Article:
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May Caribbean Economic Forum to Examine the Economic Impact of Non-Communicable Diseases

"Managing the Costs of and Economic Fallout from Non-Communicable Diseases" will be the focus of the Central Bank of Barbados' upcoming Caribbean Economic Forum (CEF), which takes place on Wednesday, May 10 at 8:00 p.m. on the Central Bank's Facebook page, YouTube channel, or on CBC TV8.

"The prevalence of NCDs in the region is a major concern not only for medical professionals but also for policymakers. That's because it's both a health and wellness issue and an economic one," revealed Novaline Brewster, Chief of Corporate Communications at the Central Bank. "An unhealthy population leads to lower productivity, earlier retirements, and creates a strain on healthcare systems, which in many of our countries is subsidised by Government. These illnesses, therefore, while personal in nature, have national consequences. It is for this reason that we've decided to make it the focus of our May CEF.”

"For the discussion, we've brought back Professor Emeritus Karl Theodore, Senior Consultant Advisor to the HEU, Centre for Health Economics, Trinidad, who participated in our forum last year on the ageing population crisis. On this occasion, Professor Simon Anderson, Director, George Alleyne Chronic Disease Research Centre, Caribbean Institute for Health Research; and Dr. Kenneth Connell, Vice President, Healthy Caribbean Coalition and Deputy Dean, Recruitment & Outreach, Faculty of Medical Sciences, University of the West Indies, Cave Hill Campus will  join him."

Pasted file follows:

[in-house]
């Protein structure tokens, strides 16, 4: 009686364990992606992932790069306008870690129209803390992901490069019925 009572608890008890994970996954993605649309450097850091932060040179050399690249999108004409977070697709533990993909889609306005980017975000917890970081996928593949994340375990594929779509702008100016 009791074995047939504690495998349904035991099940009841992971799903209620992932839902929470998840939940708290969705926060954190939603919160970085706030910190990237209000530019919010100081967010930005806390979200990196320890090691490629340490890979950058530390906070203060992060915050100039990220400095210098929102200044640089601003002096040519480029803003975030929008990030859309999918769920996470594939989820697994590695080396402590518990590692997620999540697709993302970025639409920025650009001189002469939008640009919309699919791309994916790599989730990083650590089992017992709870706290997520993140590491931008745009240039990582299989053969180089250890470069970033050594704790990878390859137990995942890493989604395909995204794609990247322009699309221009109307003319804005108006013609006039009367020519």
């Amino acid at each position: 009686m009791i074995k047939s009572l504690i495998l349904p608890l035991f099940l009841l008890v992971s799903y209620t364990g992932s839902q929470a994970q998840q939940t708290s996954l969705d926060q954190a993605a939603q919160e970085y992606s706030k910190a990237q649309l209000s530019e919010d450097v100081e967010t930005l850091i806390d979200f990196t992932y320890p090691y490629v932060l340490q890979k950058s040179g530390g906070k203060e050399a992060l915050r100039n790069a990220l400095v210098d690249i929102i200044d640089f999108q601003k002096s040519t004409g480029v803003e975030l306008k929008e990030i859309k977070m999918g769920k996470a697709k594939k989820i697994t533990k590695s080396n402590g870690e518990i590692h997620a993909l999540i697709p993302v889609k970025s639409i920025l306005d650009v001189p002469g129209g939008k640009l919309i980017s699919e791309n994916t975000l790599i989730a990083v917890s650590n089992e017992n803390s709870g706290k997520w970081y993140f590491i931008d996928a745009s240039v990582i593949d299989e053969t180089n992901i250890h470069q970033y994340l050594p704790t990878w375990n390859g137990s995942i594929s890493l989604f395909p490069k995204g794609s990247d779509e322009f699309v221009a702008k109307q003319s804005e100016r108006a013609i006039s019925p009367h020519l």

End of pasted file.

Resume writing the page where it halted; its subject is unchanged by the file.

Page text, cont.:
Noting that the economic implications of a high level of non-communicable diseases were wide-reaching, Brewster encouraged the public to watch the forum. "Be it as workers, as taxpayers, or as users of Government-supported healthcare systems, this is an issue that affects us all, so I encourage everyone to tune in to the discussion."

The Caribbean Economic Forum is part of the Central Bank of Barbados’ public education and outreach efforts. Past discussions have focused on the multiple crises affecting the region, digital payments, and making the regional private sector more globally competitive.